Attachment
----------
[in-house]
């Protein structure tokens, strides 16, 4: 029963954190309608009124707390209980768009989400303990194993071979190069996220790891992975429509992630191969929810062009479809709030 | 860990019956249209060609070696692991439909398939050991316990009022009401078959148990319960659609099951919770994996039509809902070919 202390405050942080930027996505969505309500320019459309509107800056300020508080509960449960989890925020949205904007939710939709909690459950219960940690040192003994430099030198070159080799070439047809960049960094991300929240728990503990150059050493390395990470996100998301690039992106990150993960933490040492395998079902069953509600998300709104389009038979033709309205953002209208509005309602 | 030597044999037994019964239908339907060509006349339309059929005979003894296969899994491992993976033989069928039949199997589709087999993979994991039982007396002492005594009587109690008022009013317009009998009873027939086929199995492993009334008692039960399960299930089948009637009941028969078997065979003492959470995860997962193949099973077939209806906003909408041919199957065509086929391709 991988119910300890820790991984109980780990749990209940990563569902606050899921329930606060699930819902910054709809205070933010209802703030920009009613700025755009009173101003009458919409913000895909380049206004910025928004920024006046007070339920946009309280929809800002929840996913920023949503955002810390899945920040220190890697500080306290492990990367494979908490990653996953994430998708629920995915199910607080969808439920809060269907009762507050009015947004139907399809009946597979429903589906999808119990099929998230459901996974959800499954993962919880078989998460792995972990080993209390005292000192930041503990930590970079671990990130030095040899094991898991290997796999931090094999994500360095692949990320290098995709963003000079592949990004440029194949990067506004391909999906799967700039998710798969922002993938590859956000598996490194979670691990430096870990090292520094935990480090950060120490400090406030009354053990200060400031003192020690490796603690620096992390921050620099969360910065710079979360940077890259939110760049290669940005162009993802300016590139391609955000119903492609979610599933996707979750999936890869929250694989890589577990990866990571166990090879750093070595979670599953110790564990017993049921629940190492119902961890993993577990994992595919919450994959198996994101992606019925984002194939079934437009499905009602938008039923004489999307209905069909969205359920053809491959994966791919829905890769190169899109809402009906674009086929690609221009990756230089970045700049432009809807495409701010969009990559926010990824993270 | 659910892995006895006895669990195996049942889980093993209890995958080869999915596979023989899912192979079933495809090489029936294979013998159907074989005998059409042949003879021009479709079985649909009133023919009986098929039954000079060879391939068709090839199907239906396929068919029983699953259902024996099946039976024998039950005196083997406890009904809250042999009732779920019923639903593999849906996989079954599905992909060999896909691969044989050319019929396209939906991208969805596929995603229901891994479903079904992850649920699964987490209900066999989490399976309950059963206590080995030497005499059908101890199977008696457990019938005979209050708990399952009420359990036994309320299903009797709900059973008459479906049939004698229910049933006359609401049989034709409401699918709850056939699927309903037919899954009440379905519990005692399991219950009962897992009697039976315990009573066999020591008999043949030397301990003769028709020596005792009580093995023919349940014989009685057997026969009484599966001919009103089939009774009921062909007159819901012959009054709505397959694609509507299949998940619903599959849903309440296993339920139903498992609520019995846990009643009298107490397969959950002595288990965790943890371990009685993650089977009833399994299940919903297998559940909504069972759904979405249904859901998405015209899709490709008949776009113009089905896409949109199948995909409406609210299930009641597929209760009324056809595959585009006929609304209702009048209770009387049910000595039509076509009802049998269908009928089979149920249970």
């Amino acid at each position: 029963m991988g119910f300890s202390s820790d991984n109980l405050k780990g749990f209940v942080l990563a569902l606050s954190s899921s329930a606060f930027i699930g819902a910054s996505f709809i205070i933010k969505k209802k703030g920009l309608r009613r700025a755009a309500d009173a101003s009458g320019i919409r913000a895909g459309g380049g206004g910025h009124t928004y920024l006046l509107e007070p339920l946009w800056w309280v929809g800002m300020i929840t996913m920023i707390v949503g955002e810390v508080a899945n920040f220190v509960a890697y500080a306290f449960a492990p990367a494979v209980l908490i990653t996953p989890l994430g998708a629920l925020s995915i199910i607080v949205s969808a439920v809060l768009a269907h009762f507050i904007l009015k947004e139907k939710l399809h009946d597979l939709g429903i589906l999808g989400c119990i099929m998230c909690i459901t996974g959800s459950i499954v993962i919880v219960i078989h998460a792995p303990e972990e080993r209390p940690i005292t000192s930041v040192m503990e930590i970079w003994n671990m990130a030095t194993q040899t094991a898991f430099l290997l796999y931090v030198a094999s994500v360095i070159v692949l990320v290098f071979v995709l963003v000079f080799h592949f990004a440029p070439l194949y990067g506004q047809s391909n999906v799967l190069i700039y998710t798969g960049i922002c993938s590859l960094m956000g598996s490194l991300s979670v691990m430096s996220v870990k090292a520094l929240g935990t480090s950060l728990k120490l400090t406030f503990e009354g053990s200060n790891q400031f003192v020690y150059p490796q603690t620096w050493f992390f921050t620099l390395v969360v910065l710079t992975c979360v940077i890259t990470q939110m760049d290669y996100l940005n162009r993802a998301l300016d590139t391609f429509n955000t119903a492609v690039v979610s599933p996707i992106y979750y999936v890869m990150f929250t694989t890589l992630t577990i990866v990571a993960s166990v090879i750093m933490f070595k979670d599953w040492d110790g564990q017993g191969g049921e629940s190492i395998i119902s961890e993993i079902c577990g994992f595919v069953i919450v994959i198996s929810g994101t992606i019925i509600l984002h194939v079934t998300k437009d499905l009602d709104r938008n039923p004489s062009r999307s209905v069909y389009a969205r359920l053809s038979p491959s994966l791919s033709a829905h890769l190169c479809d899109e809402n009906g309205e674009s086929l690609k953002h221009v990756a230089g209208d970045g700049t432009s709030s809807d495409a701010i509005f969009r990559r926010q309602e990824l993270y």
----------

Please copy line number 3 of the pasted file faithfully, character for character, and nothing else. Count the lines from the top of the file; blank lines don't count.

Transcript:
């Amino acid at each position: 029963m991988g119910f300890s202390s820790d991984n109980l405050k780990g749990f209940v942080l990563a569902l606050s954190s899921s329930a606060f930027i699930g819902a910054s996505f709809i205070i933010k969505k209802k703030g920009l309608r009613r700025a755009a309500d009173a101003s009458g320019i919409r913000a895909g459309g380049g206004g910025h009124t928004y920024l006046l509107e007070p339920l946009w800056w309280v929809g800002m300020i929840t996913m920023i707390v949503g955002e810390v508080a899945n920040f220190v509960a890697y500080a306290f449960a492990p990367a494979v209980l908490i990653t996953p989890l994430g998708a629920l925020s995915i199910i607080v949205s969808a439920v809060l768009a269907h009762f507050i904007l009015k947004e139907k939710l399809h009946d597979l939709g429903i589906l999808g989400c119990i099929m998230c909690i459901t996974g959800s459950i499954v993962i919880v219960i078989h998460a792995p303990e972990e080993r209390p940690i005292t000192s930041v040192m503990e930590i970079w003994n671990m990130a030095t194993q040899t094991a898991f430099l290997l796999y931090v030198a094999s994500v360095i070159v692949l990320v290098f071979v995709l963003v000079f080799h592949f990004a440029p070439l194949y990067g506004q047809s391909n999906v799967l190069i700039y998710t798969g960049i922002c993938s590859l960094m956000g598996s490194l991300s979670v691990m430096s996220v870990k090292a520094l929240g935990t480090s950060l728990k120490l400090t406030f503990e009354g053990s200060n790891q400031f003192v020690y150059p490796q603690t620096w050493f992390f921050t620099l390395v969360v910065l710079t992975c979360v940077i890259t990470q939110m760049d290669y996100l940005n162009r993802a998301l300016d590139t391609f429509n955000t119903a492609v690039v979610s599933p996707i992106y979750y999936v890869m990150f929250t694989t890589l992630t577990i990866v990571a993960s166990v090879i750093m933490f070595k979670d599953w040492d110790g564990q017993g191969g049921e629940s190492i395998i119902s961890e993993i079902c577990g994992f595919v069953i919450v994959i198996s929810g994101t992606i019925i509600l984002h194939v079934t998300k437009d499905l009602d709104r938008n039923p004489s062009r999307s209905v069909y389009a969205r359920l053809s038979p491959s994966l791919s033709a829905h890769l190169c479809d899109e809402n009906g309205e674009s086929l690609k953002h221009v990756a230089g209208d970045g700049t432009s709030s809807d495409a701010i509005f969009r990559r926010q309602e990824l993270y």